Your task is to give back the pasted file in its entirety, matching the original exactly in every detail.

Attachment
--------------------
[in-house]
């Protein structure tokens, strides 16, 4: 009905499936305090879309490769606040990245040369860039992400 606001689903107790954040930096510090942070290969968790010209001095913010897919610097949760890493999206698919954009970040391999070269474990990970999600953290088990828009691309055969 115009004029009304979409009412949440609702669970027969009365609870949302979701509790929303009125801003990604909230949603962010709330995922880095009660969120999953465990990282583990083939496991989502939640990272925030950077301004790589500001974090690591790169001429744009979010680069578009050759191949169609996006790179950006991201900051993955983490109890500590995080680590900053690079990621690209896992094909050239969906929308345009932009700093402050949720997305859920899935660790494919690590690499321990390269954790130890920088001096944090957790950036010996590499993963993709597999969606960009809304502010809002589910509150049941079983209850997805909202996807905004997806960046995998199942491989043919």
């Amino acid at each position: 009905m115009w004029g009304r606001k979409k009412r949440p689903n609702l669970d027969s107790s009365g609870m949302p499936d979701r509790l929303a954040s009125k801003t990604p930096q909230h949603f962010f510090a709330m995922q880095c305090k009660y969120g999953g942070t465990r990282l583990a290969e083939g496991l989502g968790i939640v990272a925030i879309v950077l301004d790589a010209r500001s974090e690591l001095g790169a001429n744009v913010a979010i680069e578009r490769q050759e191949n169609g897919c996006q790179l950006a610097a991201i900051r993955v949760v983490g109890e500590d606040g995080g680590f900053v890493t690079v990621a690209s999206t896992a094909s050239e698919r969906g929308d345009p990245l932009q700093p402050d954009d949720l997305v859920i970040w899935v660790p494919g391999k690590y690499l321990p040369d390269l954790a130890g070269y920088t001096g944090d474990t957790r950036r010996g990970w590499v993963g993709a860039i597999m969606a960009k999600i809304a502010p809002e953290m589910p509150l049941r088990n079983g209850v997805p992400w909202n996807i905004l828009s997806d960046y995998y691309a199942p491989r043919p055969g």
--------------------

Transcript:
[in-house]
């Protein structure tokens, strides 16, 4: 009905499936305090879309490769606040990245040369860039992400 606001689903107790954040930096510090942070290969968790010209001095913010897919610097949760890493999206698919954009970040391999070269474990990970999600953290088990828009691309055969 115009004029009304979409009412949440609702669970027969009365609870949302979701509790929303009125801003990604909230949603962010709330995922880095009660969120999953465990990282583990083939496991989502939640990272925030950077301004790589500001974090690591790169001429744009979010680069578009050759191949169609996006790179950006991201900051993955983490109890500590995080680590900053690079990621690209896992094909050239969906929308345009932009700093402050949720997305859920899935660790494919690590690499321990390269954790130890920088001096944090957790950036010996590499993963993709597999969606960009809304502010809002589910509150049941079983209850997805909202996807905004997806960046995998199942491989043919």
């Amino acid at each position: 009905m115009w004029g009304r606001k979409k009412r949440p689903n609702l669970d027969s107790s009365g609870m949302p499936d979701r509790l929303a954040s009125k801003t990604p930096q909230h949603f962010f510090a709330m995922q880095c305090k009660y969120g999953g942070t465990r990282l583990a290969e083939g496991l989502g968790i939640v990272a925030i879309v950077l301004d790589a010209r500001s974090e690591l001095g790169a001429n744009v913010a979010i680069e578009r490769q050759e191949n169609g897919c996006q790179l950006a610097a991201i900051r993955v949760v983490g109890e500590d606040g995080g680590f900053v890493t690079v990621a690209s999206t896992a094909s050239e698919r969906g929308d345009p990245l932009q700093p402050d954009d949720l997305v859920i970040w899935v660790p494919g391999k690590y690499l321990p040369d390269l954790a130890g070269y920088t001096g944090d474990t957790r950036r010996g990970w590499v993963g993709a860039i597999m969606a960009k999600i809304a502010p809002e953290m589910p509150l049941r088990n079983g209850v997805p992400w909202n996807i905004l828009s997806d960046y995998y691309a199942p491989r043919p055969g």